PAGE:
Minister Patel’s suspension until August 2023 of anti-dumping duties against Brazil and four EU countries is harming the local poultry industry, from large producers to small-scale farmers.

It has also reduced confidence in the government’s commitment to master plan objectives.

The master plan committed the government to “act decisively” against dumping. Minister Patel needs to discuss this with industry leaders, and implement the anti-dumping duties as a matter of urgency.

4. Get exports going

The export drive has not happened. The poultry industry has created additional capacity in anticipation of increased exports, and some of that capacity is now lying idle.

Master plan signatories need to appoint a special task team to bring an urgent focus on exports. Action must include addressing the state veterinary capacity and other requirements for the export of cooked and partially cooked meat, and the export of raw chicken breasts to the EU, where they will command premium prices.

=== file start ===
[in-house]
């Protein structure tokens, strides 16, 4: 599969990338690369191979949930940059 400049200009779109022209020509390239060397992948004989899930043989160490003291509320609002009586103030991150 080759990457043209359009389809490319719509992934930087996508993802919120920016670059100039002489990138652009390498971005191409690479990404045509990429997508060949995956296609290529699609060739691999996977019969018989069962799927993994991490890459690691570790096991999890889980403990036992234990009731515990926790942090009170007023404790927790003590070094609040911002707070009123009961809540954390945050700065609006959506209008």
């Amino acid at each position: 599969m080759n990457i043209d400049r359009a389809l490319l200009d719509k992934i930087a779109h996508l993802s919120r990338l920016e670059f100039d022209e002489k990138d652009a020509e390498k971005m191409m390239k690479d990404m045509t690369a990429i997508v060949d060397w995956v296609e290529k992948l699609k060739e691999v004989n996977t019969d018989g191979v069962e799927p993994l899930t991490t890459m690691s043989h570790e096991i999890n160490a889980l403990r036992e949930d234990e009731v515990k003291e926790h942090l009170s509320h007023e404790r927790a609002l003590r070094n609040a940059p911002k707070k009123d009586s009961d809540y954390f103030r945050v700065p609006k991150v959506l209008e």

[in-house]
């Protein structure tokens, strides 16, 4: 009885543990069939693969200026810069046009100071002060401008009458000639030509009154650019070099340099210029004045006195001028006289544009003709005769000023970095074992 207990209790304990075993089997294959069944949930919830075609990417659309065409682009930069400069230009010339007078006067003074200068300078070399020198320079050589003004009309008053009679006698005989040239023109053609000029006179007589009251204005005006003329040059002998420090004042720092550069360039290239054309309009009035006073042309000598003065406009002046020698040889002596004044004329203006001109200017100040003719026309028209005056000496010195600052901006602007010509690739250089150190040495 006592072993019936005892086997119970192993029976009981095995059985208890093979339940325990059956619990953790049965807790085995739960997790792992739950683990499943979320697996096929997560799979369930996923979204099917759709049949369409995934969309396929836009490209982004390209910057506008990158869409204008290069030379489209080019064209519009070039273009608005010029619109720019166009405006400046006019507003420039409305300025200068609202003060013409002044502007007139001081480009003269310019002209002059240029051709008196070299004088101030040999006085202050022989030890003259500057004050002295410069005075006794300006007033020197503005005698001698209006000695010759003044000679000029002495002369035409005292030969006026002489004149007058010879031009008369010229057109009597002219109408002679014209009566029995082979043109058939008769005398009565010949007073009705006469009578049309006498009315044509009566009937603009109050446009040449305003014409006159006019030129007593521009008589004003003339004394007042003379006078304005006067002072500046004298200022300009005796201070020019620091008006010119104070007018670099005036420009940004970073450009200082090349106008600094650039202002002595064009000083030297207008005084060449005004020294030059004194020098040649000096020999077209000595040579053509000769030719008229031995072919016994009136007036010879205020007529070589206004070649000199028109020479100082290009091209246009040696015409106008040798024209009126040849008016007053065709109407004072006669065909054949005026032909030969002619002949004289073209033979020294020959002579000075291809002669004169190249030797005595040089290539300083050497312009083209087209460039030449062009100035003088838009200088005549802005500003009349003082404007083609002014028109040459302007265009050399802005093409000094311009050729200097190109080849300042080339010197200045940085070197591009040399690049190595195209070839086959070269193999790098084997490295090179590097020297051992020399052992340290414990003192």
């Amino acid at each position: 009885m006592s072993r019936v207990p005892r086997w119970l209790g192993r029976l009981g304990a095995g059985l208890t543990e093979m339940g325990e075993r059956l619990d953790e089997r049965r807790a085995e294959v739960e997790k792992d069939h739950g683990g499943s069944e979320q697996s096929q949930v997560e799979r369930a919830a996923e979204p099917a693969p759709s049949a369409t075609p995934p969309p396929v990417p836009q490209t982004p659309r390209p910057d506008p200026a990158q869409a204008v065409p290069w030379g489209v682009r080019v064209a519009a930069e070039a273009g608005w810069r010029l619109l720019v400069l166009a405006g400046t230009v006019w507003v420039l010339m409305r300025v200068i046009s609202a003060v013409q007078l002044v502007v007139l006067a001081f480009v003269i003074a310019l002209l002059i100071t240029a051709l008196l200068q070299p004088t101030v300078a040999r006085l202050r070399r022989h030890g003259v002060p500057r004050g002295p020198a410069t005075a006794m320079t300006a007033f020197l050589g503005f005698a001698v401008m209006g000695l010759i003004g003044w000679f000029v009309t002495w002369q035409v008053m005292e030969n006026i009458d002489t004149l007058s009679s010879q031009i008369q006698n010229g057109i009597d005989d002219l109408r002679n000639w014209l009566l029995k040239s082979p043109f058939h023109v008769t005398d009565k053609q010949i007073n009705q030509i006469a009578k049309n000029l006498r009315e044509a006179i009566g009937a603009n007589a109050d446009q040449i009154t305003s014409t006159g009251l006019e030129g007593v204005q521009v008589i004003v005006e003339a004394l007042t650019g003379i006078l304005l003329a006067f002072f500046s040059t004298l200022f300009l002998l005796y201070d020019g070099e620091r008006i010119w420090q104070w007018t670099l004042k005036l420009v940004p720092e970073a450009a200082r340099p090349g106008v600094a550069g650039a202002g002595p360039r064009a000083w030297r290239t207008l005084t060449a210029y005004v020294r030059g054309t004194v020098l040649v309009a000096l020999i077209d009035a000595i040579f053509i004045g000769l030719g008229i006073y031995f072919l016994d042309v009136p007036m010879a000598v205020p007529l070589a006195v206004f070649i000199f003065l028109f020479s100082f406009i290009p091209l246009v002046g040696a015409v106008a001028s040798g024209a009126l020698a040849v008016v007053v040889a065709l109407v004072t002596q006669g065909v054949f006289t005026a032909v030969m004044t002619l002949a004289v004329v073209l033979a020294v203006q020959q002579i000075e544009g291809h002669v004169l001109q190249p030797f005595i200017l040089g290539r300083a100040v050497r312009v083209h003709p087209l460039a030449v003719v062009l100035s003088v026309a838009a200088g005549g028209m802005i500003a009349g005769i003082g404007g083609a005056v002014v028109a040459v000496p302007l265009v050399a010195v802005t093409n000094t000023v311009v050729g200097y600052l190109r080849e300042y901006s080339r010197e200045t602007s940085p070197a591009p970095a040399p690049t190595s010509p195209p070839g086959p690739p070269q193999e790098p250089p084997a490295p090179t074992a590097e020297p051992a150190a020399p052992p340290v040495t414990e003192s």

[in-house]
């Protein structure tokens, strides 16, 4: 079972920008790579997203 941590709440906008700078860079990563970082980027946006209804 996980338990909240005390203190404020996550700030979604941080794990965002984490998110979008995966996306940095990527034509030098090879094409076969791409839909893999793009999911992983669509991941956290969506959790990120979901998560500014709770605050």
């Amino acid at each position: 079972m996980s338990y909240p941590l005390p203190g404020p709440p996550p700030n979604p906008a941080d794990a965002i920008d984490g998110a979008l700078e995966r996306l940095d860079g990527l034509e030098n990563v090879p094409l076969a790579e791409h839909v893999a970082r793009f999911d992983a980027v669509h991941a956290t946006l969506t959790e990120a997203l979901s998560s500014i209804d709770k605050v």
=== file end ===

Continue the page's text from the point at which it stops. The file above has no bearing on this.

Exports are a strategic necessity for the poultry industry, particularly in the light of expanded production capacity.

5. Restructure chicken import tariffs

Minister Patel asked for, and received from South Africa’s trade regulator ITAC, a report on the restructuring of chicken import tariffs as proposed in the poultry master plan. He has said nothing about the report and its recommendations.

Minister Patel is requested to announce, as a matter of urgency, which of ITAC’s